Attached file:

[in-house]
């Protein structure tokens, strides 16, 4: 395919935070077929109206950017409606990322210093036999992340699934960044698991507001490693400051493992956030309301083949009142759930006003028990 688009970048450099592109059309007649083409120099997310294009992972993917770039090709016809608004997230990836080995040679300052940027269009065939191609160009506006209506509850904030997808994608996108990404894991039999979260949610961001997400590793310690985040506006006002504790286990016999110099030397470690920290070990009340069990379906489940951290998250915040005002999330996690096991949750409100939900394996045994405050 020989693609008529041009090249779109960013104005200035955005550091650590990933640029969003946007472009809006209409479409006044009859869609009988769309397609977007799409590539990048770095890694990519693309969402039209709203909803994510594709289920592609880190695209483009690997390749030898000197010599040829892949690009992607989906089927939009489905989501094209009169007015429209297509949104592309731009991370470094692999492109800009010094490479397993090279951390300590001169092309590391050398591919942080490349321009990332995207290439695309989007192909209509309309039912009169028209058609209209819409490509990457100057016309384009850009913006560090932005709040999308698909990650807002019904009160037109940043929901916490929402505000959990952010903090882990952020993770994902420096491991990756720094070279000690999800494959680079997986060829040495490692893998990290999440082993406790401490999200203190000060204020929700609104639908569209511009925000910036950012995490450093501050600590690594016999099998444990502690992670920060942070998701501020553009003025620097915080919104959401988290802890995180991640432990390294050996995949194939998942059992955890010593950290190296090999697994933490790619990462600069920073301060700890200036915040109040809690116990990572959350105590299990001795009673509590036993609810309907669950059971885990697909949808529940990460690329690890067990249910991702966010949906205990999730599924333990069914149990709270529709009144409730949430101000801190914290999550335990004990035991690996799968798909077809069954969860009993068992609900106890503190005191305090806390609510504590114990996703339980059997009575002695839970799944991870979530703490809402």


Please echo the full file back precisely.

[in-house]
């Protein structure tokens, strides 16, 4: 395919935070077929109206950017409606990322210093036999992340699934960044698991507001490693400051493992956030309301083949009142759930006003028990 688009970048450099592109059309007649083409120099997310294009992972993917770039090709016809608004997230990836080995040679300052940027269009065939191609160009506006209506509850904030997808994608996108990404894991039999979260949610961001997400590793310690985040506006006002504790286990016999110099030397470690920290070990009340069990379906489940951290998250915040005002999330996690096991949750409100939900394996045994405050 020989693609008529041009090249779109960013104005200035955005550091650590990933640029969003946007472009809006209409479409006044009859869609009988769309397609977007799409590539990048770095890694990519693309969402039209709203909803994510594709289920592609880190695209483009690997390749030898000197010599040829892949690009992607989906089927939009489905989501094209009169007015429209297509949104592309731009991370470094692999492109800009010094490479397993090279951390300590001169092309590391050398591919942080490349321009990332995207290439695309989007192909209509309309039912009169028209058609209209819409490509990457100057016309384009850009913006560090932005709040999308698909990650807002019904009160037109940043929901916490929402505000959990952010903090882990952020993770994902420096491991990756720094070279000690999800494959680079997986060829040495490692893998990290999440082993406790401490999200203190000060204020929700609104639908569209511009925000910036950012995490450093501050600590690594016999099998444990502690992670920060942070998701501020553009003025620097915080919104959401988290802890995180991640432990390294050996995949194939998942059992955890010593950290190296090999697994933490790619990462600069920073301060700890200036915040109040809690116990990572959350105590299990001795009673509590036993609810309907669950059971885990697909949808529940990460690329690890067990249910991702966010949906205990999730599924333990069914149990709270529709009144409730949430101000801190914290999550335990004990035991690996799968798909077809069954969860009993068992609900106890503190005191305090806390609510504590114990996703339980059997009575002695839970799944991870979530703490809402």